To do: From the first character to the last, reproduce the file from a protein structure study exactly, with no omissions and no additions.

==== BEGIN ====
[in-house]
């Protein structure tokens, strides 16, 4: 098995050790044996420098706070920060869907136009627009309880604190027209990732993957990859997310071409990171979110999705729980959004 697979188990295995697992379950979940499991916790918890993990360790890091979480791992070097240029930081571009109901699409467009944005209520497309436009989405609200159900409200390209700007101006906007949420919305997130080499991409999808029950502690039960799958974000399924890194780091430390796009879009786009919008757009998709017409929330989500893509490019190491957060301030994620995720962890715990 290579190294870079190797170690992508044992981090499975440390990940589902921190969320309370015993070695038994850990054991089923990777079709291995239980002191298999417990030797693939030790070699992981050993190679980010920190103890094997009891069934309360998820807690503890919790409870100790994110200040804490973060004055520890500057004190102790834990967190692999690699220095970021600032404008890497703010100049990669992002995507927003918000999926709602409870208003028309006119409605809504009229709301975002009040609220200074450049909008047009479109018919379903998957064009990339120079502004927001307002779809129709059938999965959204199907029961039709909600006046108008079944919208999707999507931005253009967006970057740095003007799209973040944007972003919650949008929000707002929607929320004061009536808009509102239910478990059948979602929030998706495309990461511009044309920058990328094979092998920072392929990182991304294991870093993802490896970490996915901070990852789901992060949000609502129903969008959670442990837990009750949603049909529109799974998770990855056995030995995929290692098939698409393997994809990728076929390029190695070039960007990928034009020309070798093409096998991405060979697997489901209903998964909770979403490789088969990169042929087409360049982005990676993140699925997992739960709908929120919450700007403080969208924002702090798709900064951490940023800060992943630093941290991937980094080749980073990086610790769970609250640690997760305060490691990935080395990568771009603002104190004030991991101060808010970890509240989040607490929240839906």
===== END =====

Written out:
[in-house]
């Protein structure tokens, strides 16, 4: 098995050790044996420098706070920060869907136009627009309880604190027209990732993957990859997310071409990171979110999705729980959004 697979188990295995697992379950979940499991916790918890993990360790890091979480791992070097240029930081571009109901699409467009944005209520497309436009989405609200159900409200390209700007101006906007949420919305997130080499991409999808029950502690039960799958974000399924890194780091430390796009879009786009919008757009998709017409929330989500893509490019190491957060301030994620995720962890715990 290579190294870079190797170690992508044992981090499975440390990940589902921190969320309370015993070695038994850990054991089923990777079709291995239980002191298999417990030797693939030790070699992981050993190679980010920190103890094997009891069934309360998820807690503890919790409870100790994110200040804490973060004055520890500057004190102790834990967190692999690699220095970021600032404008890497703010100049990669992002995507927003918000999926709602409870208003028309006119409605809504009229709301975002009040609220200074450049909008047009479109018919379903998957064009990339120079502004927001307002779809129709059938999965959204199907029961039709909600006046108008079944919208999707999507931005253009967006970057740095003007799209973040944007972003919650949008929000707002929607929320004061009536808009509102239910478990059948979602929030998706495309990461511009044309920058990328094979092998920072392929990182991304294991870093993802490896970490996915901070990852789901992060949000609502129903969008959670442990837990009750949603049909529109799974998770990855056995030995995929290692098939698409393997994809990728076929390029190695070039960007990928034009020309070798093409096998991405060979697997489901209903998964909770979403490789088969990169042929087409360049982005990676993140699925997992739960709908929120919450700007403080969208924002702090798709900064951490940023800060992943630093941290991937980094080749980073990086610790769970609250640690997760305060490691990935080395990568771009603002104190004030991991101060808010970890509240989040607490929240839906």